• Skipjack tuna has the most pronounced taste of tropical tunas. [5,7]

Culinary uses

  • Can be made fresh or frozen as steaks, loins, or headed and gutted. [7]
  • Typically fried, broiled, or sautéed. [7]
  • Most often eaten as canned, as “canned light” or “chunk light” tuna. [4,7]
  • For a tuna cake recipe, visit Martha Stewart. [12]
  • For a Filipino tuna recipe, visit Panlasang Pinoy. [13]

Nutritional information 

  • Tuna is a great source of low-fat protein. [7]
  • It has significant levels of omega-3 that benefit health in multiple ways. [1]
  • Nutrition facts given for a 100g serving. [5]

Toxicity report

  • Canned light tuna has a moderate concentration of mercury, but is a safer choice compared to other canned tuna. [8]

Seasonal availability

  • Available year round. [5]


[1] AnimalSpot. 2018. Skipjack Tuna. Web Accessed: 31 October 2018 

[2] WWF. 2017. Skipjack Tuna. Web. Accessed: 31 October 2018

[3] Oceana. Skipjack Tuna. Web. Accessed: 31 October 2018

[4] This Fish. 2013. Species: Skipjack Tuna. Web. Accessed: 1 November 2018

[5] FishWatch. 2018. Pacific Skipjack Tuna. Web. Accessed: 1 November 2018

[6] NOAA Fiseries. Pacific Skipjack Tuna. Web. Accessed: 1 November 2018

[7] FishChoice. Skipjack Tuna. Web. Accessed: 1 November 2018 

[8] Environmental Defense Fund. 2018. Mercury alert: Is canned tuna safe?. Web. . Accessed: 5 November 2018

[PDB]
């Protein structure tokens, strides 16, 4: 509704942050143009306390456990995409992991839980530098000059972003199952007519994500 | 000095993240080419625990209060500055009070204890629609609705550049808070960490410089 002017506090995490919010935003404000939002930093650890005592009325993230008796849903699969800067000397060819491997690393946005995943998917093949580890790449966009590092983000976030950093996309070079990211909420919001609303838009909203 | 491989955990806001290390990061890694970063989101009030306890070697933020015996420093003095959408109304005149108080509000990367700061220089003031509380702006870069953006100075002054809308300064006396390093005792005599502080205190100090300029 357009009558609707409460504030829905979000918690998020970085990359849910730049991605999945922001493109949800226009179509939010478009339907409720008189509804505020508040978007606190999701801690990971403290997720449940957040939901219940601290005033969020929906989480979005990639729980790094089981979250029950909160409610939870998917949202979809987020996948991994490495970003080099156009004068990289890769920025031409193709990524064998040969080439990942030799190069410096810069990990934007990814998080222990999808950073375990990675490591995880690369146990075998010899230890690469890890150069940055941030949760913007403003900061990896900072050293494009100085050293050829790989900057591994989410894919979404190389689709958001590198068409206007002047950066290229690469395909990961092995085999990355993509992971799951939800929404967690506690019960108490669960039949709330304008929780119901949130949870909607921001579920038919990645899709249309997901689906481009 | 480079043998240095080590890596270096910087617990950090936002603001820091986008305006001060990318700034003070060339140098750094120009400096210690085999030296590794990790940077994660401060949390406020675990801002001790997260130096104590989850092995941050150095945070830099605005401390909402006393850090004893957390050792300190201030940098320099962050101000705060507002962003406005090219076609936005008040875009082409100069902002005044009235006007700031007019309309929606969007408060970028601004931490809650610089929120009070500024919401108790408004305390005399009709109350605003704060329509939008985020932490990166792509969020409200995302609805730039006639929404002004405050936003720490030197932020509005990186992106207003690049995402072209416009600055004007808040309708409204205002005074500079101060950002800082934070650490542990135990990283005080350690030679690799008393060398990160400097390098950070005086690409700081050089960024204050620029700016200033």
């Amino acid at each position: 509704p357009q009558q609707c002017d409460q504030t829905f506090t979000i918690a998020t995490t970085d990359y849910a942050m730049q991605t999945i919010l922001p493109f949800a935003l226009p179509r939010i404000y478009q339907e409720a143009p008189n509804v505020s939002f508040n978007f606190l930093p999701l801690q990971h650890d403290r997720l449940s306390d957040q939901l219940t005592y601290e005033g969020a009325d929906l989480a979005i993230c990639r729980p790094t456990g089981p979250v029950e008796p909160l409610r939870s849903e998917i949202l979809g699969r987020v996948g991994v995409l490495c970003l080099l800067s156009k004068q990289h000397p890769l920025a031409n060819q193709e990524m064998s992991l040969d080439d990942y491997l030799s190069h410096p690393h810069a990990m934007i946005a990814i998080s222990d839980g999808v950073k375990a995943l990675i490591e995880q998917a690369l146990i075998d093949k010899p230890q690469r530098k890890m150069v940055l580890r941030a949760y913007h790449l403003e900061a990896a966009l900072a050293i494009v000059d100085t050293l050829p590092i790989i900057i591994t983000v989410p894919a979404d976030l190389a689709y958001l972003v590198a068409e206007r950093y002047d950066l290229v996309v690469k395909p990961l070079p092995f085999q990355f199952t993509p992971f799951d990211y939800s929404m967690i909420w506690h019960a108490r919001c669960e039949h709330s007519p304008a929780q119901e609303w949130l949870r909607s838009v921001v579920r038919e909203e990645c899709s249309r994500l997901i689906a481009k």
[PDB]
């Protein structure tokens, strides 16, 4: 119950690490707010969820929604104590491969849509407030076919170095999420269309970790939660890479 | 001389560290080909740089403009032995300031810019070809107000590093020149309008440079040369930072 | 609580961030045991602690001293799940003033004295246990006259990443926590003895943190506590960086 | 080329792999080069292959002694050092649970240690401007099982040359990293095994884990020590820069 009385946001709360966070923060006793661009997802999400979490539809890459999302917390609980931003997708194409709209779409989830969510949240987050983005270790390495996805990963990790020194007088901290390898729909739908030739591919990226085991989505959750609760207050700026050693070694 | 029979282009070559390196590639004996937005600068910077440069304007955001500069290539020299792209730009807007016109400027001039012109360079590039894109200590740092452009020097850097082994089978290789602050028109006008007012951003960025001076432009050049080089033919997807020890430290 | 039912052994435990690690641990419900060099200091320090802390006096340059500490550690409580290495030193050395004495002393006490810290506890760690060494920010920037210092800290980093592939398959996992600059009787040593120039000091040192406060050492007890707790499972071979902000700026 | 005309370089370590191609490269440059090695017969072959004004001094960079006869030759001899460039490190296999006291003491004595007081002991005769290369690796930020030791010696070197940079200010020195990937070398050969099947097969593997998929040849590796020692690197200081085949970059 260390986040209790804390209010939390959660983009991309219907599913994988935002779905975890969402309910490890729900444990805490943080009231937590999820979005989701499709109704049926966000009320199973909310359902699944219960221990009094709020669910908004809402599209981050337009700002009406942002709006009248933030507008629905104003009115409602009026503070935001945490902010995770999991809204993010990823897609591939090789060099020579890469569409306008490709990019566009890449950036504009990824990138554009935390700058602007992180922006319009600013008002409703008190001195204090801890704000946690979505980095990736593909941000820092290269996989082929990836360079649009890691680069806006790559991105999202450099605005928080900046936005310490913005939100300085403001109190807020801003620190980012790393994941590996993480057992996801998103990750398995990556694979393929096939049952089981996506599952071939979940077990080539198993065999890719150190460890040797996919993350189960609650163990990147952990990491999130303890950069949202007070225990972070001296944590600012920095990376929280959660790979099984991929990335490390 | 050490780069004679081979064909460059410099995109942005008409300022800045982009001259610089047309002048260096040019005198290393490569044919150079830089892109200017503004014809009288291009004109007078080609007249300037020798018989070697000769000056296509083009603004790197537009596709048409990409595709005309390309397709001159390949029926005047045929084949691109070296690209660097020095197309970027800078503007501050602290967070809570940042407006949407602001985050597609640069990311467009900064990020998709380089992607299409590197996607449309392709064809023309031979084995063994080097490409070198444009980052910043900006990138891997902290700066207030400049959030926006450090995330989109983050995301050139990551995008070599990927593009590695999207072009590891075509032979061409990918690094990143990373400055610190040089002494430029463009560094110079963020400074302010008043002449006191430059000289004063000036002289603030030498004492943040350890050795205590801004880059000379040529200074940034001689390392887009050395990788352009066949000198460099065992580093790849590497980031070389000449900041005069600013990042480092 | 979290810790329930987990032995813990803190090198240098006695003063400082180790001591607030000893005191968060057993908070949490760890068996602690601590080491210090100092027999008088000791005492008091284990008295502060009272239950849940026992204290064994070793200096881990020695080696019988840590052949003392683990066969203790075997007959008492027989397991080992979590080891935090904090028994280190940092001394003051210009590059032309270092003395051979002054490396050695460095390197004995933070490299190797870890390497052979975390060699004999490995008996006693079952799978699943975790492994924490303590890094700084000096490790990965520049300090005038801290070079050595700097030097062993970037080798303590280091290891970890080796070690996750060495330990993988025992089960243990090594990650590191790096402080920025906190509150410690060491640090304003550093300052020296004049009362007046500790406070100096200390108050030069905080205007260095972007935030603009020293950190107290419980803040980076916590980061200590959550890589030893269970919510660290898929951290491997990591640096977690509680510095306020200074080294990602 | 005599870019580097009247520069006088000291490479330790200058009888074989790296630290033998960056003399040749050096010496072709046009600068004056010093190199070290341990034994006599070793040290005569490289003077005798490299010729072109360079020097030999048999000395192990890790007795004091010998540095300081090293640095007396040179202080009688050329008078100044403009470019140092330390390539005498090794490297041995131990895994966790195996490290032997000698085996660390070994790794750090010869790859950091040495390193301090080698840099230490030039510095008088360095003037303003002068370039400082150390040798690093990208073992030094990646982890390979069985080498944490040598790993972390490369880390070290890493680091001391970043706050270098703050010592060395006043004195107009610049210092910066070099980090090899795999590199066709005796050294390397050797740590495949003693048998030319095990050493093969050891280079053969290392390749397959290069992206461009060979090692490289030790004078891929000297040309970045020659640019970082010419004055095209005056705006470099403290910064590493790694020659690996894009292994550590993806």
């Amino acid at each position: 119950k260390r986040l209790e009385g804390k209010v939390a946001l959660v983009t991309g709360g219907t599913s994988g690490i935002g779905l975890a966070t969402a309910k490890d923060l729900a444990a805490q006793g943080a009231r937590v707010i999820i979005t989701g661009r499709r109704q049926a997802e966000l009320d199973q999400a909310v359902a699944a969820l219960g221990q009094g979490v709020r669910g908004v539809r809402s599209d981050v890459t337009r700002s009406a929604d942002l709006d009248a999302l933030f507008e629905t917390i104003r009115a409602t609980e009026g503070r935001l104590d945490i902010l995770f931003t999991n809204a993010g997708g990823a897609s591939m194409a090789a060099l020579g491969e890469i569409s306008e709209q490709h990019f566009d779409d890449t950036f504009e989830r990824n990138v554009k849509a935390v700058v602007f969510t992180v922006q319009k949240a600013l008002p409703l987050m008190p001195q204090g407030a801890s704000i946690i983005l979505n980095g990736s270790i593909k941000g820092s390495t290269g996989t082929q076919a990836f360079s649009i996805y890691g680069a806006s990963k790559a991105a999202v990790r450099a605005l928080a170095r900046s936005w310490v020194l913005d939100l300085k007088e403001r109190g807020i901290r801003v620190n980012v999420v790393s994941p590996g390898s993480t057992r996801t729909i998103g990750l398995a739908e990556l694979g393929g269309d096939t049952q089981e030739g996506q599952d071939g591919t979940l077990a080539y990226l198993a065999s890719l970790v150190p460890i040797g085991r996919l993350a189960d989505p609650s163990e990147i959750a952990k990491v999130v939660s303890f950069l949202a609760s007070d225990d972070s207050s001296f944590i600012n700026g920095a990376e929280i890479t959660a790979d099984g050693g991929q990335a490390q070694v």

[9] GreenPeace. 2014. If You Eat Tuna, You Should Know These Five Fish. Web. Accessed: 5 November 2018 

[10] Marine Life Management Act. n.d. California Department of Fish and Wildlife. Web. Accessed 24 August 2020. 

[11] Overview of the Pelagic Fisheries and Ecosystems Program. n.d. California Department of Fish and Wildlife. Web. Accessed 9 December 2020. 

[12] Stewart, M. Martha Stewart. 2007. Tuna Cakes Recipe. Web. Accessed 19 January 2021. 

[13] Manny. Panlasang Pinoy. 2018. Adobong Tulingan Recipe. Web.…. Accessed 19 January 2021. 

[14] Duffy, C. iNaturalist. 2019. Digital image. Web. Accessed 22 February 2021. 

[15] Long, K. iNaturalist. 2014. Digital image. Web. Accessed 23 February 2021. 

[16] Kasman, A. flickr. 2014. Smoked skipjack tuna #2. Digital image. Web. Accessed 22 February 2021.